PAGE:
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TIL Unity's URL Protocol

goldenxp profile image Sunder Iyer ・2 min read

2021-02-26

To understand this problem, you need to understand that dogfooding is important. As I know it, dogfooding is when a company uses its product the way its customer would. I can say with some confidence that Unity Inc has never shipped a game to paying(?) gamers. They've made proof-of-concept demos/templates for paying(?) game developers but their product Unity is used by game developers to make products for gamers. Therefore, I believe Unity Inc has yet to eat their own dog food.


Why does this matter? Obvious pains would be discovered and fixed. I'm certain that the developers of the Unity engine/editor don't use its Package Manager at the level where they would need to sift through dozens of owned assets (perhaps to find a 3d model) to use in an actual game production.
Screenshot of the Package Manager showing my assets
The Package Manager is useful no doubt but it's terrible for finding all the animation assets you own, for example. The better option is to use a web browser and take advantage of the Asset Store's selling features to organize/sort/filter your assets. Once you find what you need, you can use the "Open in Unity" functionality to pull it into the editor.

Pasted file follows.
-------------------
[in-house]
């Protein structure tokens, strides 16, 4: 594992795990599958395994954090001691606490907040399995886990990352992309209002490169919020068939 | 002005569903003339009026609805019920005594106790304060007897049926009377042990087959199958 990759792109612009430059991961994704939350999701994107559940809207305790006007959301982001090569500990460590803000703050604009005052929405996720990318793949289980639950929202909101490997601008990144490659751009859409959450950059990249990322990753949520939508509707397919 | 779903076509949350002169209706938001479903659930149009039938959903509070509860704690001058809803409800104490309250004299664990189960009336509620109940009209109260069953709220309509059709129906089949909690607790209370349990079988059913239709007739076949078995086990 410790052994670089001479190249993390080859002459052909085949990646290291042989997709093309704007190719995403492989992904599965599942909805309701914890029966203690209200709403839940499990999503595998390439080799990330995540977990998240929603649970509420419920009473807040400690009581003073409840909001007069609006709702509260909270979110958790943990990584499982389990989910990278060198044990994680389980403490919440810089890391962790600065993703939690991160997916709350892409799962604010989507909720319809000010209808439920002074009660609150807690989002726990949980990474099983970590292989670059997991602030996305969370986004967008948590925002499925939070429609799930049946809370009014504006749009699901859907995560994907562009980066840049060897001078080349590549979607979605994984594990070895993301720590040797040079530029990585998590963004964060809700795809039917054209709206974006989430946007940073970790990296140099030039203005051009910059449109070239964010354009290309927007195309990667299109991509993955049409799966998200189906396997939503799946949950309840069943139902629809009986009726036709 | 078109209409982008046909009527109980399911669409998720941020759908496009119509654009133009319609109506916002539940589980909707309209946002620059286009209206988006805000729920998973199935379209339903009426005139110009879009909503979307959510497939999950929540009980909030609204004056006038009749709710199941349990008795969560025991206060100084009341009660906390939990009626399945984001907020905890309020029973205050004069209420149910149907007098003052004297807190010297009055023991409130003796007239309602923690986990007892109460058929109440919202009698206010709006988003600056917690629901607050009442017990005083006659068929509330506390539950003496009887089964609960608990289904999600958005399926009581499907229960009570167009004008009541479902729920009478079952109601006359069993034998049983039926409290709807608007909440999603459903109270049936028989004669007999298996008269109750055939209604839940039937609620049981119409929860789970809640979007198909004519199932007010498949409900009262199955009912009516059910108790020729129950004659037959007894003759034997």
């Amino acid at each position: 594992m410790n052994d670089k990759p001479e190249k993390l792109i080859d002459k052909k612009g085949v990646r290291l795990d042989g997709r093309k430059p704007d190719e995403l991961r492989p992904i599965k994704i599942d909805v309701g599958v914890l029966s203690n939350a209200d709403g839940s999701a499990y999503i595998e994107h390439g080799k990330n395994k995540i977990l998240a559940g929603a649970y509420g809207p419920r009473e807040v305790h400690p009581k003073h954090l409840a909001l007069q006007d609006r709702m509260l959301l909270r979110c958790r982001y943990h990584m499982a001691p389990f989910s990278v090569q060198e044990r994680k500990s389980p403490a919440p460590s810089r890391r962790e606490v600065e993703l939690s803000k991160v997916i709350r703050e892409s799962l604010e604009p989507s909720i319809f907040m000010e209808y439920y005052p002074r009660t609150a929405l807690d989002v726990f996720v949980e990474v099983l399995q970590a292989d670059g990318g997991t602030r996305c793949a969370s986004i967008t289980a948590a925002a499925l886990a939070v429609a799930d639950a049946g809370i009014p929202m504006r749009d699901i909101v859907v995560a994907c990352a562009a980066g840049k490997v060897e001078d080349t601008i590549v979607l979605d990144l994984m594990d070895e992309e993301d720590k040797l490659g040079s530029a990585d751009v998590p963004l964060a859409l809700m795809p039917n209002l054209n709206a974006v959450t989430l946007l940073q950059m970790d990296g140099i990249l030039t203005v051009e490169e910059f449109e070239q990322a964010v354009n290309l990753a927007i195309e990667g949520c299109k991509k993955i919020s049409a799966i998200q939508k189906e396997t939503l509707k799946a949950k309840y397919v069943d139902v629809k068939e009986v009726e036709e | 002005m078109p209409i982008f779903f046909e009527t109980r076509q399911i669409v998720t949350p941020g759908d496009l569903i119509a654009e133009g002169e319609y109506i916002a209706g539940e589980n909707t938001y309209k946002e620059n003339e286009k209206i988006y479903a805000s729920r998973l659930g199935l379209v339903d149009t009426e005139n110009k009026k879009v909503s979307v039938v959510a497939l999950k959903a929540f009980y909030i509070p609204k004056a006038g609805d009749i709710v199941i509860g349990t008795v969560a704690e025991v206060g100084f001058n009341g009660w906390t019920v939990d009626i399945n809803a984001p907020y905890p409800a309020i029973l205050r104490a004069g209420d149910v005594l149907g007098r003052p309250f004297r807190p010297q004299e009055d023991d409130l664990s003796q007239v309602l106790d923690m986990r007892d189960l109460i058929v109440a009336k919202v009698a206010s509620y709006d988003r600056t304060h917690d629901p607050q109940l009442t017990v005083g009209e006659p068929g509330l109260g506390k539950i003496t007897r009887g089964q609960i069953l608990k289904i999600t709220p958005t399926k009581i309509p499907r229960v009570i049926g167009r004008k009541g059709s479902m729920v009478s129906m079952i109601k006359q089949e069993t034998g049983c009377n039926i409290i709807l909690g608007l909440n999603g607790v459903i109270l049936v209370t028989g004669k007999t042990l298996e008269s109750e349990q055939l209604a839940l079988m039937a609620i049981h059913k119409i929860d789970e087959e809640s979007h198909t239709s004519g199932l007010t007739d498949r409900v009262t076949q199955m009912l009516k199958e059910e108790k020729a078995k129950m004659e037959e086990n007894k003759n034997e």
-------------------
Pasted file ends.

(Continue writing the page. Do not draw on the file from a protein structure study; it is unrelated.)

Open in Unity button on the website
And that's fine...until the button refuses to work. You can click it as many times as you want but it'll silently fail.
There's a few reasons for this. You could be on Linux where this was a "Known Issue" for a few years. Your browser has protocol handlers disabled for safety reasons. Or you could be on Windows and your registry entry for Unity's URL Protocol got wrecked. That's what happened to me when I installed/removed multiple versions of Unity.
Anyway, the protocol is url:com.unity3d.kharma!
So if you want to open an asset like Meshtint's Little Heroes, you could invoke com.unity3d.kharma:content/67636 from your browser. The number 67636 is the product id and it's slapped on at the end of the asset's store URL.
On Windows, if your registry is setup correctly, it will pass such URLs as an argument. If there's an issue, an easy fix is to just reinstall the editor. Alternatively, run regedit and find and fix the erroneous entry. It should look like:

"<yourpath>\Editor\Unity.exe" -openurl "%1"
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Once fixed, you can click the "Open in Unity" button or make your own list of URLs and download/import what you need quickly.
Desired asset seen in Unity's Package Manager

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